How does cancer develop?
Cancer develops as a consequence of genetic damage in normal cells. The damage can be congenital (10-15 percent of cancer cases) or be caused by, for example, external factors. The cell contains genes which in turn contain germ plasma (DNA) that determines how the cell’s proteins are to be produced. Cancer develops when a string of mutations take place in genes that govern the cell’s ability to grow and divide. These mutations often lead to an overstimulation of cell growth. But the cells also contain tumour suppression genes which slow down an uncontrolled cell division. Similar slowing signals can originate from surrounding cells. Normally however it takes several years, even decades, for enough mutations to occur to develop a cell into a tumour cell. During this period the transformed cell is very brittle and weak. During this period we can affect its future fate provided we know of its existence.
For malignant tumour cells to develop into cancer tumours and for daughter tumours to gain a foothold and develop, a network of new blood vessels that provide them with nourishment must take form. The process is known as angiogenesis.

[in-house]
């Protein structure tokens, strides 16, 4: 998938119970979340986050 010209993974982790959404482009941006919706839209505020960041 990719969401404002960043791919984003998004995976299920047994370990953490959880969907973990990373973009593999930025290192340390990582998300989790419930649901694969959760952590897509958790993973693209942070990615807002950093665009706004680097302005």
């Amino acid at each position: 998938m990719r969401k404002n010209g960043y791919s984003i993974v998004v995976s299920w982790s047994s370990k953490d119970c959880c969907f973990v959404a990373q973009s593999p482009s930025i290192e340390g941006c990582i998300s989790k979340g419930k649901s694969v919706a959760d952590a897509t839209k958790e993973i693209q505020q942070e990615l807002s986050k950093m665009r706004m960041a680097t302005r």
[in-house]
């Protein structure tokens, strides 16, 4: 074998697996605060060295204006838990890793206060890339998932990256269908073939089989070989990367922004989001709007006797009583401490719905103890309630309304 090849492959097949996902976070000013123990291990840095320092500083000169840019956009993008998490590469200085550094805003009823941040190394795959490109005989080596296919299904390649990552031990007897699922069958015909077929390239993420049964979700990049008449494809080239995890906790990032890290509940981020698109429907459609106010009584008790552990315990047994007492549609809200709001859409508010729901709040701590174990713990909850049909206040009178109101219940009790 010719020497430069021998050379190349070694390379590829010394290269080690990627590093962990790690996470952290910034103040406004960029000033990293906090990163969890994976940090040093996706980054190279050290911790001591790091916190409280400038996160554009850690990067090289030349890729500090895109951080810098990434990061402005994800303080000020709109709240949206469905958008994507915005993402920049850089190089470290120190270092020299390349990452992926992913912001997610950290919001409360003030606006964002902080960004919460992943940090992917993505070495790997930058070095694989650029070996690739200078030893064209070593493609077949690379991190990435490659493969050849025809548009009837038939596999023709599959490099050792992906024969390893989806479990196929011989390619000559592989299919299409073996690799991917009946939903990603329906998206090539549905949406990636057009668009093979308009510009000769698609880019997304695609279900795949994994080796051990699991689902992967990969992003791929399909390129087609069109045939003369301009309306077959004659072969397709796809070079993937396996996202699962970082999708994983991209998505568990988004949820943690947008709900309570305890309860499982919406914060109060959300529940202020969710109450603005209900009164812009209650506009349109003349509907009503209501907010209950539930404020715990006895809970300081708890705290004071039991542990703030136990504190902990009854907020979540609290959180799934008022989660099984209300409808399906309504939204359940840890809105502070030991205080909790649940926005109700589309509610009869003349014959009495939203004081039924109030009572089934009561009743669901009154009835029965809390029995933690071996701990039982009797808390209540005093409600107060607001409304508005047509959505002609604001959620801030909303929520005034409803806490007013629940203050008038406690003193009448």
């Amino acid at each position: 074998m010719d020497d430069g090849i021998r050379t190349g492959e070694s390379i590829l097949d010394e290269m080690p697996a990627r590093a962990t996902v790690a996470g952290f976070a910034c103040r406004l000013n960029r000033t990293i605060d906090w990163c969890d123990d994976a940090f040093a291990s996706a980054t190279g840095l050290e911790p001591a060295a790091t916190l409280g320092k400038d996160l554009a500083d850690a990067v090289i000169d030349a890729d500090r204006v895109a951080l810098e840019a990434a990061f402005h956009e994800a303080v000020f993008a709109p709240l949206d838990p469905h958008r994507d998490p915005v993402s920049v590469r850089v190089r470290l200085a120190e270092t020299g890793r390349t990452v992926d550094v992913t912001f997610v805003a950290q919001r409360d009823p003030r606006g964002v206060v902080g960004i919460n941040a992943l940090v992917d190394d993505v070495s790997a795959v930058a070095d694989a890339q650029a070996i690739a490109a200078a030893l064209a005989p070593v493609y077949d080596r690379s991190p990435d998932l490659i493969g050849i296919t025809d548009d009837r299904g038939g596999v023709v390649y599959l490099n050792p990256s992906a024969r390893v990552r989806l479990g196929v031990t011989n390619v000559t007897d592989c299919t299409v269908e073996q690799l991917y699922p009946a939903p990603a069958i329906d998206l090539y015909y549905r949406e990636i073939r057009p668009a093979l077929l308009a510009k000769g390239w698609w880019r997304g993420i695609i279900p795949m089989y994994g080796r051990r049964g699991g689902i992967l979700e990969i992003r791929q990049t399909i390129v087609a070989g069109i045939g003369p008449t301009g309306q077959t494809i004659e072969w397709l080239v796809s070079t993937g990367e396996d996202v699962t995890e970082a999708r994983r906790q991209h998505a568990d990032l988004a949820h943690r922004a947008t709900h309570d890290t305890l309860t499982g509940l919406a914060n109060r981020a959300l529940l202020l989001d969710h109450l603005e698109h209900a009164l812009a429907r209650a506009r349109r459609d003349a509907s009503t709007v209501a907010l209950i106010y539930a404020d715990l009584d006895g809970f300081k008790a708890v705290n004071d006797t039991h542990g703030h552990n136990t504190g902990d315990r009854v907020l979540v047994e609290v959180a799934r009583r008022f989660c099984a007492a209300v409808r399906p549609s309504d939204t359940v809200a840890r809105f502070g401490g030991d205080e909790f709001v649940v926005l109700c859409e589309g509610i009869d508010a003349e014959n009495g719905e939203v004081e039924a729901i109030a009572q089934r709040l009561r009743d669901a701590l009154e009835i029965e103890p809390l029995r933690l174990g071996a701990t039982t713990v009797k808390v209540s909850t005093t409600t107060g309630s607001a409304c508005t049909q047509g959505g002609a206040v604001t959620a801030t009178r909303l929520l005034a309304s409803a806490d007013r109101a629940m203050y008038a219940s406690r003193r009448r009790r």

The cause of the cancer is often known and it is even possible to chart which genes have been damaged. Genes can be damaged by external factors, such as radiation, lifestyle factors such as nutrition and the environment, by toxins in the environment and by certain medications and viruses. The body’s own repairing mechanism for correcting incurred injuries, inflammation, is thought to favour cancer growth if it continues uncontrollably and hinders the body’s defence mechanism against cancer.
An important cause of cancer is aging. Mutations occur in all age groups but in the young the damage is repaired by certain enzymes. As you age these enzymes function more poorly which can lead to accumulated damage of the DNA.
How does cancer spread in the body?
A malignant tumour characteristically grows and forces its way into surrounding tissues. Not only can the tumour cause damage by its expansive manner of growth, it can also grow into other tissues and cause damage there as well. The malignant cells can also detach from the tumour and spread via bodily fluids, with lymph fluid to lymph nodes or through blood to remote organs such as the lungs, the brain and the liver and there form daughter tumours called metastases.